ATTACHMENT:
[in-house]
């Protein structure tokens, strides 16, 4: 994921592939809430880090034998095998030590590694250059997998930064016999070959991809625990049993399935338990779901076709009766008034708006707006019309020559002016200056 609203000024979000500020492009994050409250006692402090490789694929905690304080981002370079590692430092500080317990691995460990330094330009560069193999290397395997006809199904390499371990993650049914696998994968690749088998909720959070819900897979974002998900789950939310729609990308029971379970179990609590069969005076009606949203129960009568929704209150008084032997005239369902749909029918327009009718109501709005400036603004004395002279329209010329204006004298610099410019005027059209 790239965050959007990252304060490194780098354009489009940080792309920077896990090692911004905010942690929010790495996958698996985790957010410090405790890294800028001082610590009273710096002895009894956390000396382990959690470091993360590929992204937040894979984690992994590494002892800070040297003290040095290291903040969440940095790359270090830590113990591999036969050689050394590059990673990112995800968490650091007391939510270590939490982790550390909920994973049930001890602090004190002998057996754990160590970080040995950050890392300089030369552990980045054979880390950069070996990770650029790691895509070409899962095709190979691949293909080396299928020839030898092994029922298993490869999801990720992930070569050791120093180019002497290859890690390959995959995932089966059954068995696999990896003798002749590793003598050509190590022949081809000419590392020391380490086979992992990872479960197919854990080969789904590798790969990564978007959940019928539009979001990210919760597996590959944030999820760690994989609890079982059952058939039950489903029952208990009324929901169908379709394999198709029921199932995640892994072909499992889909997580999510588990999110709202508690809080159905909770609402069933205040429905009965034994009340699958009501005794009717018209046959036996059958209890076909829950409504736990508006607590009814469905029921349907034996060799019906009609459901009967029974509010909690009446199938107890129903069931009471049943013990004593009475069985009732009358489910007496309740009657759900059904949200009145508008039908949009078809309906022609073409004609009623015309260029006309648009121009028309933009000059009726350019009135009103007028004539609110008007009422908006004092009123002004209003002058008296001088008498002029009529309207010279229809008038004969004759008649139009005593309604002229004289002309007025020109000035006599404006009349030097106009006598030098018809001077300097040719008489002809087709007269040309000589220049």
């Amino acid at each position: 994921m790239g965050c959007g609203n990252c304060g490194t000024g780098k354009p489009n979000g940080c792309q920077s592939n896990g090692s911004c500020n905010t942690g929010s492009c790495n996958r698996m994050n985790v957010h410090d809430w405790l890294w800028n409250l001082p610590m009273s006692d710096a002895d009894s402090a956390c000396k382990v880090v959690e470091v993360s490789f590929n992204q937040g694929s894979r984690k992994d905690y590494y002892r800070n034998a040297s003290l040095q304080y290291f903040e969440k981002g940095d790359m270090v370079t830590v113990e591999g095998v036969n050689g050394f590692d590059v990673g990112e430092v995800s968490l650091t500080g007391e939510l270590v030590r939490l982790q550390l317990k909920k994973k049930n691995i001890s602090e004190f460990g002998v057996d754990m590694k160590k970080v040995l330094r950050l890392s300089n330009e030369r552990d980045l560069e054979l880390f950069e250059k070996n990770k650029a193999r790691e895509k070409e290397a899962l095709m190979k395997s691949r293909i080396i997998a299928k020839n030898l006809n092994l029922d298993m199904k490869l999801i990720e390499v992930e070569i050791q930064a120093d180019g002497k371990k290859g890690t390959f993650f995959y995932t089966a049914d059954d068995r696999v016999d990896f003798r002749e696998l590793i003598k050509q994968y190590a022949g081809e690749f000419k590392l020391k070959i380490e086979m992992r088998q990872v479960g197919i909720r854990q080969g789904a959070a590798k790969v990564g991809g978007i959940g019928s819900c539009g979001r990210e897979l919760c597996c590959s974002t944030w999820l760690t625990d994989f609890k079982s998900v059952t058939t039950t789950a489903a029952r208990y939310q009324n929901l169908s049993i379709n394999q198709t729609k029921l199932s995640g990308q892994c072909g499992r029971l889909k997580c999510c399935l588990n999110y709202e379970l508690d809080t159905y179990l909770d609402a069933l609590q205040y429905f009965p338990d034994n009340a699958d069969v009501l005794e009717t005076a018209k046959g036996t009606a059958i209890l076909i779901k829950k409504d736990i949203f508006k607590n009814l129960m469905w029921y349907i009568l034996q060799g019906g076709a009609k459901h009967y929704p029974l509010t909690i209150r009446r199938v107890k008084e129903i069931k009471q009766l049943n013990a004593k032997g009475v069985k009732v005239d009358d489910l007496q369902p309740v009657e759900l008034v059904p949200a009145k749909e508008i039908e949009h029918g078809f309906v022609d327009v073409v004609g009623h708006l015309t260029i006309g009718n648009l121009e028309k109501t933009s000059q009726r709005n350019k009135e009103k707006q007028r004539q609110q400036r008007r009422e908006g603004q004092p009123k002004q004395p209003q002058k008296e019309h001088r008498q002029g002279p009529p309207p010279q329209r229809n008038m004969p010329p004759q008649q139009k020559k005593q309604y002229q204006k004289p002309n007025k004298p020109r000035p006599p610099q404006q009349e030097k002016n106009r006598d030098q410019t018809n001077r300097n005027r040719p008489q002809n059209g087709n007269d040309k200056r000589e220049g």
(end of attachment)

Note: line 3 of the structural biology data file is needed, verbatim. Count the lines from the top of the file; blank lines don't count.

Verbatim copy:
């Amino acid at each position: 994921m790239g965050c959007g609203n990252c304060g490194t000024g780098k354009p489009n979000g940080c792309q920077s592939n896990g090692s911004c500020n905010t942690g929010s492009c790495n996958r698996m994050n985790v957010h410090d809430w405790l890294w800028n409250l001082p610590m009273s006692d710096a002895d009894s402090a956390c000396k382990v880090v959690e470091v993360s490789f590929n992204q937040g694929s894979r984690k992994d905690y590494y002892r800070n034998a040297s003290l040095q304080y290291f903040e969440k981002g940095d790359m270090v370079t830590v113990e591999g095998v036969n050689g050394f590692d590059v990673g990112e430092v995800s968490l650091t500080g007391e939510l270590v030590r939490l982790q550390l317990k909920k994973k049930n691995i001890s602090e004190f460990g002998v057996d754990m590694k160590k970080v040995l330094r950050l890392s300089n330009e030369r552990d980045l560069e054979l880390f950069e250059k070996n990770k650029a193999r790691e895509k070409e290397a899962l095709m190979k395997s691949r293909i080396i997998a299928k020839n030898l006809n092994l029922d298993m199904k490869l999801i990720e390499v992930e070569i050791q930064a120093d180019g002497k371990k290859g890690t390959f993650f995959y995932t089966a049914d059954d068995r696999v016999d990896f003798r002749e696998l590793i003598k050509q994968y190590a022949g081809e690749f000419k590392l020391k070959i380490e086979m992992r088998q990872v479960g197919i909720r854990q080969g789904a959070a590798k790969v990564g991809g978007i959940g019928s819900c539009g979001r990210e897979l919760c597996c590959s974002t944030w999820l760690t625990d994989f609890k079982s998900v059952t058939t039950t789950a489903a029952r208990y939310q009324n929901l169908s049993i379709n394999q198709t729609k029921l199932s995640g990308q892994c072909g499992r029971l889909k997580c999510c399935l588990n999110y709202e379970l508690d809080t159905y179990l909770d609402a069933l609590q205040y429905f009965p338990d034994n009340a699958d069969v009501l005794e009717t005076a018209k046959g036996t009606a059958i209890l076909i779901k829950k409504d736990i949203f508006k607590n009814l129960m469905w029921y349907i009568l034996q060799g019906g076709a009609k459901h009967y929704p029974l509010t909690i209150r009446r199938v107890k008084e129903i069931k009471q009766l049943n013990a004593k032997g009475v069985k009732v005239d009358d489910l007496q369902p309740v009657e759900l008034v059904p949200a009145k749909e508008i039908e949009h029918g078809f309906v022609d327009v073409v004609g009623h708006l015309t260029i006309g009718n648009l121009e028309k109501t933009s000059q009726r709005n350019k009135e009103k707006q007028r004539q609110q400036r008007r009422e908006g603004q004092p009123k002004q004395p209003q002058k008296e019309h001088r008498q002029g002279p009529p309207p010279q329209r229809n008038m004969p010329p004759q008649q139009k020559k005593q309604y002229q204006k004289p002309n007025k004298p020109r000035p006599p610099q404006q009349e030097k002016n106009r006598d030098q410019t018809n001077r300097n005027r040719p008489q002809n059209g087709n007269d040309k200056r000589e220049g």